Wayne Edwards
Chapter 3. Sovereignty
Abstract
Political sovereignty is defined and discussed in this chapter, in both legal and theoretical frameworks. The importance of sovereignty to indigenous peoples is emphasized. Native groups in the United States who have some level of political sovereignty have a hybrid sort that is subordinate to the federal authority. It is similar to the level of sovereignty that states have, but somewhat less. Tribes can engage in self-determination only to the extent that the federal authority allows it through consultation with tribes via the government-to-government relationship that the parties maintain. In order for an indigenous group to have political sovereignty, it must be officially recognized by the US government. The recognition process is discussed in detail.
Wayne Edwards
Chapter 4. Economic Outcomes of People
Abstract
The economic outcomes of American Indians, Native Alaskans, and Native Hawaiians are discussed and compared in the context of land settlements and differences in political sovereignty. The curious result at the aggregated group level is that the American Indians and Native Alaskans, who have the most political sovereignty, have the worst economic outcomes. Native Hawaiians, who have no federal political sovereignty, have the best outcomes overall. The reasons for these differences are not obvious. The higher level of integration of Native Hawaiians into the broader outside society might have allowed more prosperity compared to the other groups who remained more separated, but there are great differences in other circumstances unrelated to political status as well.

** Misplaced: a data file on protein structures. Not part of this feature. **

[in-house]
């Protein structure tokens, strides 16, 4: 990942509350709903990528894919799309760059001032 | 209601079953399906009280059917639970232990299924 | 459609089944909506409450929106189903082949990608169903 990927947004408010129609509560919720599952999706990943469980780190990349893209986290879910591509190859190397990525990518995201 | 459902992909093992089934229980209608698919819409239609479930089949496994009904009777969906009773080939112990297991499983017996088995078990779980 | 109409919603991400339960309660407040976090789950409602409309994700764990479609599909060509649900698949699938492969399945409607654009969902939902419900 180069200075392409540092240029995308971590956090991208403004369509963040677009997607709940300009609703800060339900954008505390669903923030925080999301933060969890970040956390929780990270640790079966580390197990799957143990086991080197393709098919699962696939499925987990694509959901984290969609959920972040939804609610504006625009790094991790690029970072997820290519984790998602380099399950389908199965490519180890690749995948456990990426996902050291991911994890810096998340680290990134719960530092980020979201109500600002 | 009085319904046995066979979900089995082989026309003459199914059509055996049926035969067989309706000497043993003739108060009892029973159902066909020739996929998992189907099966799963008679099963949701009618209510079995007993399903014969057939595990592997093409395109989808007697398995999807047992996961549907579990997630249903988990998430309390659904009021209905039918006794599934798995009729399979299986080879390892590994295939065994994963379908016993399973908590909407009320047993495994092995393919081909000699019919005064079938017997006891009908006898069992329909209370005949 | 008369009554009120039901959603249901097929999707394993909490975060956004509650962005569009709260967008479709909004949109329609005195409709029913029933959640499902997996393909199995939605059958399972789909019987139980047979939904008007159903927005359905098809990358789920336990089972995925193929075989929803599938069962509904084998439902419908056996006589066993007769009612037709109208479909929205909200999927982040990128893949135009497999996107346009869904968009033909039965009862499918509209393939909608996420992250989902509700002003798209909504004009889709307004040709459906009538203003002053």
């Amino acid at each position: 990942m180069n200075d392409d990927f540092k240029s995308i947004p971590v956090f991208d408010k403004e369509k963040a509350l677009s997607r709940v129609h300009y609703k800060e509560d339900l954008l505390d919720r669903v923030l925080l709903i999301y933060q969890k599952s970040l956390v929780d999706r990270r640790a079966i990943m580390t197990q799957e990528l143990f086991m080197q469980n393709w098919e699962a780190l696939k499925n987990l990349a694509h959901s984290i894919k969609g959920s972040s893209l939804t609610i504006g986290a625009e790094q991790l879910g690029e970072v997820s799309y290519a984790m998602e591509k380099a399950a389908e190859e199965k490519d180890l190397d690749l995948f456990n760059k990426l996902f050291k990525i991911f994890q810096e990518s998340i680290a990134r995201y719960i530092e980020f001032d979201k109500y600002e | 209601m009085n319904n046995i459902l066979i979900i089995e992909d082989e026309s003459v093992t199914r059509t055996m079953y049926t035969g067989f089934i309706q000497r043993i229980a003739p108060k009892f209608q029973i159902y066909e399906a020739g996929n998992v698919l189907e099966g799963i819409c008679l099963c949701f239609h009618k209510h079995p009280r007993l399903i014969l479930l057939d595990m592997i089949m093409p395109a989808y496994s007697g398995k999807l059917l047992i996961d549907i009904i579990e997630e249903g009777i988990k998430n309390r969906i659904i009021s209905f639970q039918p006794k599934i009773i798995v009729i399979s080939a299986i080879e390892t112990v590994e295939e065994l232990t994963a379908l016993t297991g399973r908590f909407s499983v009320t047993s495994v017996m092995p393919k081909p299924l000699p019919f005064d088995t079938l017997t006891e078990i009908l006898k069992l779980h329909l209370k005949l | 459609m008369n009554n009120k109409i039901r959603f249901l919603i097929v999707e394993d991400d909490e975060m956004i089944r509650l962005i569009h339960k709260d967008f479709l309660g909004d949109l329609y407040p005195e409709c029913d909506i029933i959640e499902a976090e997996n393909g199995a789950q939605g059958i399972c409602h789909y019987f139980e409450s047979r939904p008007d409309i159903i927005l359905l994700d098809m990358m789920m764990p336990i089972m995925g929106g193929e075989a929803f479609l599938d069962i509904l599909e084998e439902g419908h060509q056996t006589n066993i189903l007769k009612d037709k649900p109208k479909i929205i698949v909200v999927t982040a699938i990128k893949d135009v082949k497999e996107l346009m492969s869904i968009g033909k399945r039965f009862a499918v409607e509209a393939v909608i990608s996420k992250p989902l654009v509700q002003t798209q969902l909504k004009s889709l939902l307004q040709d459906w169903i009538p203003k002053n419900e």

Wayne Edwards
Chapter 5. The Value and Use of Land
Abstract
In this chapter the conflicting goals for the use of land that exist for indigenous peoples are discussed. The formative basis for the goals depends at first on the nature of the control that the people in question have over the land. In the case of American Indians with reservations, their political sovereignty allows them a great deal of leeway when considering what uses to put to their land. Alaska Natives have fewer alternatives because they do not inhabit politically sovereign space, but the corporations they are members of do have private ownership of land and therefore can employ it as they see fit within the bounds of the applicable external governing authority. Native Hawaiians have the fewest choices, and they face the most challenging means of communicating their preferences because they have no political autonomy and no organization over any private land. They do have opportunities to apply for leases in Hawaiian Home Lands that offer the potential for them to live on land that is in some way their own.